Seen at the bank

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Bank

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Feast or famine

You can get just about anything you want and/or need in San Pedro. Just not all the time. (Except cabbage. You can get cabbage at any time, pretty much anywhere). That whole local and seasonal eating trend that’s going on with foodies in the US? That’s just every Tuesday here. Except, of course, for the odd assortment of things that we expats can’t live without. Like half and half and cat food.

I’ve learned that, as everything is shipped onto the island, all of the stores stores that regularly stock Doritos, cottage cheese, and dry roasted peanuts get their shipments at the same time. This seems to mean that the shops that carry the specialty items I look forward to are all out of the specialty items I look forward to at the same time. I’ve also learned, by talking to the shop owners, that sometimes they order Fresh Step scoopable cat litter and they receive Fresh Step regular cat litter. And sometimes they have to place the order several times before it actually arrives.

All of this makes it, let’s say, interesting to keep stocked up on the things that I and my cat have grown accustomed to. That’s being fairly melodramatic, but I am on my last bag of Cat Chow with no guarantee that we won’t be switching to Whiskas next month. Fortunately my local guys have learned what I look for, and will even flag me down in the street to shout “We have your cat litter! Come by tomorrow!” They also have promised to keep half and half stocked at all times, so my precious store of Mini Moos that Mom sent may last a bit longer. I may have bought 4 containers of the stuff in the last 2 weeks.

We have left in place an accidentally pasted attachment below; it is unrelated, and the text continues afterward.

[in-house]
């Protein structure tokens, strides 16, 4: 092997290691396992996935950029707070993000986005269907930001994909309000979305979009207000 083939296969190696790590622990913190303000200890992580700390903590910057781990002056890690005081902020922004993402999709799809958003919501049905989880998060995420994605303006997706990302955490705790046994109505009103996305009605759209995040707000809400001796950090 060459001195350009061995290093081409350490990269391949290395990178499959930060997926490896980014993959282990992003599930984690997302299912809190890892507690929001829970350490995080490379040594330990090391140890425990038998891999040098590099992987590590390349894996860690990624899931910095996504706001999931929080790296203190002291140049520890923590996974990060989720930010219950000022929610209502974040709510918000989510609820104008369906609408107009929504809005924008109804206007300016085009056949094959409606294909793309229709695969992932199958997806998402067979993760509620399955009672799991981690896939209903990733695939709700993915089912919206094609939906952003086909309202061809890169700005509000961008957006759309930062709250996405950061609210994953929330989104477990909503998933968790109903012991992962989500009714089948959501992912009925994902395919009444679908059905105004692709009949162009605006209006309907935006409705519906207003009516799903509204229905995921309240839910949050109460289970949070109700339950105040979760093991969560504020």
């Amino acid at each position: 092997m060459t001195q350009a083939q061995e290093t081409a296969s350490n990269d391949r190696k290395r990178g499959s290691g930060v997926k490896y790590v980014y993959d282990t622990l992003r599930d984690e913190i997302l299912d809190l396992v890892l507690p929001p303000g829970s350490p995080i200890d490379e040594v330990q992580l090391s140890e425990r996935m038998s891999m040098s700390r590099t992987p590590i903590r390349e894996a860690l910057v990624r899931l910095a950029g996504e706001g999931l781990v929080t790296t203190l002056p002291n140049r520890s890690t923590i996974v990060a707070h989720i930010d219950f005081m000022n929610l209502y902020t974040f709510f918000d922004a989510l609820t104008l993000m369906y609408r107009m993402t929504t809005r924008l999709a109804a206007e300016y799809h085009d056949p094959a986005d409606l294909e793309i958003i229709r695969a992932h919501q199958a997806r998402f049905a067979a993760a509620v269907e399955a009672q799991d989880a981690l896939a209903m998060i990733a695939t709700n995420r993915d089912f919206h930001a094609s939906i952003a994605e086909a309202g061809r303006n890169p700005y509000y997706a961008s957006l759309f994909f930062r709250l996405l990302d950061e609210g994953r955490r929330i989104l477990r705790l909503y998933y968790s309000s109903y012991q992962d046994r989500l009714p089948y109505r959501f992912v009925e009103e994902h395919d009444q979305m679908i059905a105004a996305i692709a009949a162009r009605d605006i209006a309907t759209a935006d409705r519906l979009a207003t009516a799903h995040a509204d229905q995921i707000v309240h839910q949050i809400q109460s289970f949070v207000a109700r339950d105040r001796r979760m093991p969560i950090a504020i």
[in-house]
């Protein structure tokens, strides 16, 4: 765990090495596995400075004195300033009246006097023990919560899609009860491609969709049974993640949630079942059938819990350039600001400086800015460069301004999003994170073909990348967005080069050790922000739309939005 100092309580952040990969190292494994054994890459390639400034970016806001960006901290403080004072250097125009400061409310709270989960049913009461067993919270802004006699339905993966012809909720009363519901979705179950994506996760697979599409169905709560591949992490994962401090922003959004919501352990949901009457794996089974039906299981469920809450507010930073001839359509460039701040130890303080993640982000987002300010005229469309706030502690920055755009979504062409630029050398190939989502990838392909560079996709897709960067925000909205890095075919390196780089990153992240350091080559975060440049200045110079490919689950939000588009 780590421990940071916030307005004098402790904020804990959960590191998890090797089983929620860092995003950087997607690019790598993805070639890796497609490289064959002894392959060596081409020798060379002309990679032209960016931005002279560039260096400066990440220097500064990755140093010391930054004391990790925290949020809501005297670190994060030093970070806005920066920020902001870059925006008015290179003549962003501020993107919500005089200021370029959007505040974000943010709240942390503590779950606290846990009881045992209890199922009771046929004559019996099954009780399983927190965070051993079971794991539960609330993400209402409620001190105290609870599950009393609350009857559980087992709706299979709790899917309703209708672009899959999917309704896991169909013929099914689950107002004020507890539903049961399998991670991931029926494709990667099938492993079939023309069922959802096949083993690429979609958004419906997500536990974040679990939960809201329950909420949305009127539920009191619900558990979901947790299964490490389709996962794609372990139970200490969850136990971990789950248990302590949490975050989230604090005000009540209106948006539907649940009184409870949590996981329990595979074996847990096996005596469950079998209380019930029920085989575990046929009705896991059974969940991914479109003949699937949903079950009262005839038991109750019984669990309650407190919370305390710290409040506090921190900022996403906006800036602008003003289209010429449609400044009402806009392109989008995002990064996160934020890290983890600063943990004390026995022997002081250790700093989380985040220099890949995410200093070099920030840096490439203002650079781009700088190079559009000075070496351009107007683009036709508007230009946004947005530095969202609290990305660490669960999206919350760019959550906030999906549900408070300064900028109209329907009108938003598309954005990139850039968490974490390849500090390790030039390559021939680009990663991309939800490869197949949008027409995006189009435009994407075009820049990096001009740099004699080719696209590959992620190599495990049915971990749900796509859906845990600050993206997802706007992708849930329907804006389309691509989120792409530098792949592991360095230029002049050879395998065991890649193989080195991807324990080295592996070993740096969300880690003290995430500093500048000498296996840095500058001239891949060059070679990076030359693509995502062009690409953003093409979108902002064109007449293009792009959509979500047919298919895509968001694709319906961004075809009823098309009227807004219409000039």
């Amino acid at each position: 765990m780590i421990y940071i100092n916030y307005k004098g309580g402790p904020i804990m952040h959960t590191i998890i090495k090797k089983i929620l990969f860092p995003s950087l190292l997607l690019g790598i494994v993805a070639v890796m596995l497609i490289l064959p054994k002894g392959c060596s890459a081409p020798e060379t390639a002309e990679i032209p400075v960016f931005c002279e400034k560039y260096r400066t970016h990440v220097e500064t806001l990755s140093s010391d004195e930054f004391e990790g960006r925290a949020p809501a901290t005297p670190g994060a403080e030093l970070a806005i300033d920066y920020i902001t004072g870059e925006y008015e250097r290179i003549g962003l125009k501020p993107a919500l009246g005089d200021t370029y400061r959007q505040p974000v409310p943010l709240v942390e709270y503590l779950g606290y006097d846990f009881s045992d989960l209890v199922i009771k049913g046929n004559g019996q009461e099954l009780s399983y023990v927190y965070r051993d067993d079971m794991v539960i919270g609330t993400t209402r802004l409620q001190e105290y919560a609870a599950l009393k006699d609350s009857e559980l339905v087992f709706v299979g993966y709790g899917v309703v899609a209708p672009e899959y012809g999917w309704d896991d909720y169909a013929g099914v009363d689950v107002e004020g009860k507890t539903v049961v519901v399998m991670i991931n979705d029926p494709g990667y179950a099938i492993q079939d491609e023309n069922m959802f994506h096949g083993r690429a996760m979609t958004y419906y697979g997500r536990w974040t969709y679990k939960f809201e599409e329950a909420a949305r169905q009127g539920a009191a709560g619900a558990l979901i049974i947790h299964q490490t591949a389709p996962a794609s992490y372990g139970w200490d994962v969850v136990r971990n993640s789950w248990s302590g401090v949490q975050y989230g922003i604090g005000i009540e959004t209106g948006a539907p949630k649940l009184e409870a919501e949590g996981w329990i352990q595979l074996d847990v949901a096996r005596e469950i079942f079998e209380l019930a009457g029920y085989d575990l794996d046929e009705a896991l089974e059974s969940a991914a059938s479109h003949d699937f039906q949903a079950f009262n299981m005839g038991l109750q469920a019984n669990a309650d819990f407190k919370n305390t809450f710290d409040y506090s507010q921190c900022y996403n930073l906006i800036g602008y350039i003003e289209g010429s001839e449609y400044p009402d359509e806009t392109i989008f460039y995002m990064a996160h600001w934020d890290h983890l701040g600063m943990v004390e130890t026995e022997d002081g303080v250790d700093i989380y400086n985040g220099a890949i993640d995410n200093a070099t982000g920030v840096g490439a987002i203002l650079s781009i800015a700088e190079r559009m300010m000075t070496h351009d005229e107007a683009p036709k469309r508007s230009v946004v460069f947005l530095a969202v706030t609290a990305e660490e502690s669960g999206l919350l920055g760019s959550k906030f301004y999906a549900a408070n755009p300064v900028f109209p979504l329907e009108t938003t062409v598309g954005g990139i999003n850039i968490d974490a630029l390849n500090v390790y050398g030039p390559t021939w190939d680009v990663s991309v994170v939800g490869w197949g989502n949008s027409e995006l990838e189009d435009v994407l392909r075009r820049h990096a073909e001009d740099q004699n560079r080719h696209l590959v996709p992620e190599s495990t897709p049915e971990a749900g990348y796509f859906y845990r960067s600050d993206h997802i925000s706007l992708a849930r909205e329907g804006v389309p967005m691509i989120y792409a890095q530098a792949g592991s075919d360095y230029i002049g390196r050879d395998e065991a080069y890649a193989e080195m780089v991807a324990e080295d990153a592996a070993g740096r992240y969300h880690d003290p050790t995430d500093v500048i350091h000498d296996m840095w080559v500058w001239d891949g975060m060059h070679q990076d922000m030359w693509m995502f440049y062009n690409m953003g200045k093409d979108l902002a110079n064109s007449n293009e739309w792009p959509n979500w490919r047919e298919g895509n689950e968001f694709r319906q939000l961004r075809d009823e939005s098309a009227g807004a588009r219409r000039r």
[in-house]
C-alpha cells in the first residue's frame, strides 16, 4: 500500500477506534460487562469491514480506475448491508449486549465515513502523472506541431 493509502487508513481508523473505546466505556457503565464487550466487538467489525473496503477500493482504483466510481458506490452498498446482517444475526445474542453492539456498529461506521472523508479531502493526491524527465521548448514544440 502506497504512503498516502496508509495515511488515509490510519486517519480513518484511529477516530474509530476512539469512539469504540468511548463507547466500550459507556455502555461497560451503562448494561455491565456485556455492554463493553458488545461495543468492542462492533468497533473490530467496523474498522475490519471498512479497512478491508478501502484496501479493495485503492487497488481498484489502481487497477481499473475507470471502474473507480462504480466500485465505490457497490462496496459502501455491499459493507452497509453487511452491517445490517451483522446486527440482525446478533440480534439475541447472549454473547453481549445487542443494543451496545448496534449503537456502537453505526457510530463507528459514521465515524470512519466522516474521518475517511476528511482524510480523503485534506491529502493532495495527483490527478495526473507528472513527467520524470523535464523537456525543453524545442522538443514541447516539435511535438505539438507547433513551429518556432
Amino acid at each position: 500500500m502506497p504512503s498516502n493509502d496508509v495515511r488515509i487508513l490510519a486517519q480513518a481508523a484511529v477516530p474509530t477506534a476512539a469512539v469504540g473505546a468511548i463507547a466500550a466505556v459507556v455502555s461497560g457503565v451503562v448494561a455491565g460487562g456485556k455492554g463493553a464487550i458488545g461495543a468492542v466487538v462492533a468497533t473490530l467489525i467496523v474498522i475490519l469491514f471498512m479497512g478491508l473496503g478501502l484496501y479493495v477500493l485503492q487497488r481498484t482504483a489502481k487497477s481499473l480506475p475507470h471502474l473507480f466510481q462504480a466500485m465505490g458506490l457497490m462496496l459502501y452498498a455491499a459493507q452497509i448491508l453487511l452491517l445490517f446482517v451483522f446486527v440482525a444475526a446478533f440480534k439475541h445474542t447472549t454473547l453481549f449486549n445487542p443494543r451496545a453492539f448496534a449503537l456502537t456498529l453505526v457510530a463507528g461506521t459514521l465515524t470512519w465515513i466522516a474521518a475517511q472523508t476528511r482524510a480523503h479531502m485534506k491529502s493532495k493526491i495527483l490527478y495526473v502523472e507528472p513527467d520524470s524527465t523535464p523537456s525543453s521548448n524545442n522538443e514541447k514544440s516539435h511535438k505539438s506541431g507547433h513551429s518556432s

On the feast note, mangoes are back in season! So far it’s just the little golden ones, but I shall be tracking the progress of the different varieties as the spring progresses.

And as we’re on food, I finally started using my oven. Would anyone like to take a guess as to where 350 degrees is?

And lastly, I got a photo of one of the competing pupusa ladies from takeout the other night. I actually prefer the other pupusa lady (more filling, less masa), but they were inexplicably closed on a Thursday so I had to settle for Backup Pupusa Lady. 

That’s it for now!

This is not a cat blog, I swear

But a few weeks ago I gave Pearl one of Mia’s old mouse toys. She played with it for one night, then it disappeared. When Simon was here a couple of weeks ago, he found it, gave it a wash and hung it out to dry. I got a bit of a start when I was hanging my clothes on the line and was suddenly eye-level with a stuffed mouse hanging from a clothespin by its tail. Here she is, reunited.

She cuddles with it on the sofa, then carries it around to play with it

Here’s a video: https://plus.google.com/114904620988491297294/posts/Kqccbb5Xmwq

She still won’t let me touch her, but continues the daily staring in the door routine. She really liked it when I did yoga the other night.

Belize blues

I have to admit, I’ve been a bit down lately and haven’t really felt like updating the blog. The government shutdown pushed back Simon’s next trip back indefinitely, and since I was supposed to be in Cuba and Mexico for three weeks at the end of November it was looking like we were not going to see each other until Christmas. But Cuba is probably off (for me anyhow), so we might be able to squeeze in a November visit. Boo for missing Cuba, but yay for not missing Husband!